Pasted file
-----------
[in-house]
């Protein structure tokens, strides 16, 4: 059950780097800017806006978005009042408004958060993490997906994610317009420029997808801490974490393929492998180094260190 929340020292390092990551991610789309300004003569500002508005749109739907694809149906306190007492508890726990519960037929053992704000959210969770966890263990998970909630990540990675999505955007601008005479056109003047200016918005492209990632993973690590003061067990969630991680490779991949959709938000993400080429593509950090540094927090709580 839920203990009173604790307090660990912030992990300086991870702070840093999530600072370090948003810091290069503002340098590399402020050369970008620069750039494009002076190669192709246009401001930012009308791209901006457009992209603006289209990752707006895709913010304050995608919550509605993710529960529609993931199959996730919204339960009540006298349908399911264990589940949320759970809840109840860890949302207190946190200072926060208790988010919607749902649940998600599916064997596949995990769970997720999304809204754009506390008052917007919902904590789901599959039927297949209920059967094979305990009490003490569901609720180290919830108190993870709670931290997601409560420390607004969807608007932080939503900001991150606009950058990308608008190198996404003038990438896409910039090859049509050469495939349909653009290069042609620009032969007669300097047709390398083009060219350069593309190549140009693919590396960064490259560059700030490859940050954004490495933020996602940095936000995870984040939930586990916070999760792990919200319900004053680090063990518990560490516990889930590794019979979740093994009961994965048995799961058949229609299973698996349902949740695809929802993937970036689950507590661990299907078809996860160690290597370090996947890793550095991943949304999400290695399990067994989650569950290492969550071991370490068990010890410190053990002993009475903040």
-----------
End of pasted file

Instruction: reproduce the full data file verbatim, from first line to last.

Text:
[in-house]
């Protein structure tokens, strides 16, 4: 059950780097800017806006978005009042408004958060993490997906994610317009420029997808801490974490393929492998180094260190 929340020292390092990551991610789309300004003569500002508005749109739907694809149906306190007492508890726990519960037929053992704000959210969770966890263990998970909630990540990675999505955007601008005479056109003047200016918005492209990632993973690590003061067990969630991680490779991949959709938000993400080429593509950090540094927090709580 839920203990009173604790307090660990912030992990300086991870702070840093999530600072370090948003810091290069503002340098590399402020050369970008620069750039494009002076190669192709246009401001930012009308791209901006457009992209603006289209990752707006895709913010304050995608919550509605993710529960529609993931199959996730919204339960009540006298349908399911264990589940949320759970809840109840860890949302207190946190200072926060208790988010919607749902649940998600599916064997596949995990769970997720999304809204754009506390008052917007919902904590789901599959039927297949209920059967094979305990009490003490569901609720180290919830108190993870709670931290997601409560420390607004969807608007932080939503900001991150606009950058990308608008190198996404003038990438896409910039090859049509050469495939349909653009290069042609620009032969007669300097047709390398083009060219350069593309190549140009693919590396960064490259560059700030490859940050954004490495933020996602940095936000995870984040939930586990916070999760792990919200319900004053680090063990518990560490516990889930590794019979979740093994009961994965048995799961058949229609299973698996349902949740695809929802993937970036689950507590661990299907078809996860160690290597370090996947890793550095991943949304999400290695399990067994989650569950290492969550071991370490068990010890410190053990002993009475903040």